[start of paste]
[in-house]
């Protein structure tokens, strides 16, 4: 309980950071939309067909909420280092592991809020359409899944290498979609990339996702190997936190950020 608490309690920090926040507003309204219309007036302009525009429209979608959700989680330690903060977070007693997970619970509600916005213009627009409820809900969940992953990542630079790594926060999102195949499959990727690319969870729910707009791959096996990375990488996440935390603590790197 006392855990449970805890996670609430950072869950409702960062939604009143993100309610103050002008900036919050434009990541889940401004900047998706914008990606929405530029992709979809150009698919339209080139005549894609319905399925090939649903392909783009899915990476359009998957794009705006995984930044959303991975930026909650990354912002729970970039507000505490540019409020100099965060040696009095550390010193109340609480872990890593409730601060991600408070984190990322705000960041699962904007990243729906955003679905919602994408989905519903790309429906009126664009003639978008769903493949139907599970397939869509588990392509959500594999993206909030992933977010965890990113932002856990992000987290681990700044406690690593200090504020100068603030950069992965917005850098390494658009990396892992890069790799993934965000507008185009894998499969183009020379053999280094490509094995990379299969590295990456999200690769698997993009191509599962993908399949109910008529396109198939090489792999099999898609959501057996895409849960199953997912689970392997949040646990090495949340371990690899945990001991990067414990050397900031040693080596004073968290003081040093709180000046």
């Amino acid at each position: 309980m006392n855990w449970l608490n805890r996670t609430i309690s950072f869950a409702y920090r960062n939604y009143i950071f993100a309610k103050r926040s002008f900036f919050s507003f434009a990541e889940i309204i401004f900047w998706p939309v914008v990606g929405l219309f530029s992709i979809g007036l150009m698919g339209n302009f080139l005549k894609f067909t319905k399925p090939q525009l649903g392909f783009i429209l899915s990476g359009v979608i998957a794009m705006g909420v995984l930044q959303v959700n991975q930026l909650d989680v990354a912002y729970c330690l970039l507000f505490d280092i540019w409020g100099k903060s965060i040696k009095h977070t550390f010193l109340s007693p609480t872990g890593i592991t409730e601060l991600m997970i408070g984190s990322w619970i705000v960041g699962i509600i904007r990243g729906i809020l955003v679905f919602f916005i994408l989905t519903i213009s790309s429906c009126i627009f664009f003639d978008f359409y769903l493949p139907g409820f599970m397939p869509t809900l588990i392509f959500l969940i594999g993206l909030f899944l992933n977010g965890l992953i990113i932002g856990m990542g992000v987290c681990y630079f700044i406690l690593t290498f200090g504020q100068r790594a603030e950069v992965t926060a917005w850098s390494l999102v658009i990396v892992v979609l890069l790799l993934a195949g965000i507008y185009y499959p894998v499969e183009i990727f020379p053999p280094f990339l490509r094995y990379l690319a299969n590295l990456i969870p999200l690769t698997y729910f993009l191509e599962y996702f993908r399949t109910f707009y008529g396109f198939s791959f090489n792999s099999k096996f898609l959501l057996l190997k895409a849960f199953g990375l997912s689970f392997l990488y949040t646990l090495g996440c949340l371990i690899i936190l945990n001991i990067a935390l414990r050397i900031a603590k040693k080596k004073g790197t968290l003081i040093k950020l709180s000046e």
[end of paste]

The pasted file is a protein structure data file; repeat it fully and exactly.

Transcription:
[in-house]
């Protein structure tokens, strides 16, 4: 309980950071939309067909909420280092592991809020359409899944290498979609990339996702190997936190950020 608490309690920090926040507003309204219309007036302009525009429209979608959700989680330690903060977070007693997970619970509600916005213009627009409820809900969940992953990542630079790594926060999102195949499959990727690319969870729910707009791959096996990375990488996440935390603590790197 006392855990449970805890996670609430950072869950409702960062939604009143993100309610103050002008900036919050434009990541889940401004900047998706914008990606929405530029992709979809150009698919339209080139005549894609319905399925090939649903392909783009899915990476359009998957794009705006995984930044959303991975930026909650990354912002729970970039507000505490540019409020100099965060040696009095550390010193109340609480872990890593409730601060991600408070984190990322705000960041699962904007990243729906955003679905919602994408989905519903790309429906009126664009003639978008769903493949139907599970397939869509588990392509959500594999993206909030992933977010965890990113932002856990992000987290681990700044406690690593200090504020100068603030950069992965917005850098390494658009990396892992890069790799993934965000507008185009894998499969183009020379053999280094490509094995990379299969590295990456999200690769698997993009191509599962993908399949109910008529396109198939090489792999099999898609959501057996895409849960199953997912689970392997949040646990090495949340371990690899945990001991990067414990050397900031040693080596004073968290003081040093709180000046």
């Amino acid at each position: 309980m006392n855990w449970l608490n805890r996670t609430i309690s950072f869950a409702y920090r960062n939604y009143i950071f993100a309610k103050r926040s002008f900036f919050s507003f434009a990541e889940i309204i401004f900047w998706p939309v914008v990606g929405l219309f530029s992709i979809g007036l150009m698919g339209n302009f080139l005549k894609f067909t319905k399925p090939q525009l649903g392909f783009i429209l899915s990476g359009v979608i998957a794009m705006g909420v995984l930044q959303v959700n991975q930026l909650d989680v990354a912002y729970c330690l970039l507000f505490d280092i540019w409020g100099k903060s965060i040696k009095h977070t550390f010193l109340s007693p609480t872990g890593i592991t409730e601060l991600m997970i408070g984190s990322w619970i705000v960041g699962i509600i904007r990243g729906i809020l955003v679905f919602f916005i994408l989905t519903i213009s790309s429906c009126i627009f664009f003639d978008f359409y769903l493949p139907g409820f599970m397939p869509t809900l588990i392509f959500l969940i594999g993206l909030f899944l992933n977010g965890l992953i990113i932002g856990m990542g992000v987290c681990y630079f700044i406690l690593t290498f200090g504020q100068r790594a603030e950069v992965t926060a917005w850098s390494l999102v658009i990396v892992v979609l890069l790799l993934a195949g965000i507008y185009y499959p894998v499969e183009i990727f020379p053999p280094f990339l490509r094995y990379l690319a299969n590295l990456i969870p999200l690769t698997y729910f993009l191509e599962y996702f993908r399949t109910f707009y008529g396109f198939s791959f090489n792999s099999k096996f898609l959501l057996l190997k895409a849960f199953g990375l997912s689970f392997l990488y949040t646990l090495g996440c949340l371990i690899i936190l945990n001991i990067a935390l414990r050397i900031a603590k040693k080596k004073g790197t968290l003081i040093k950020l709180s000046e």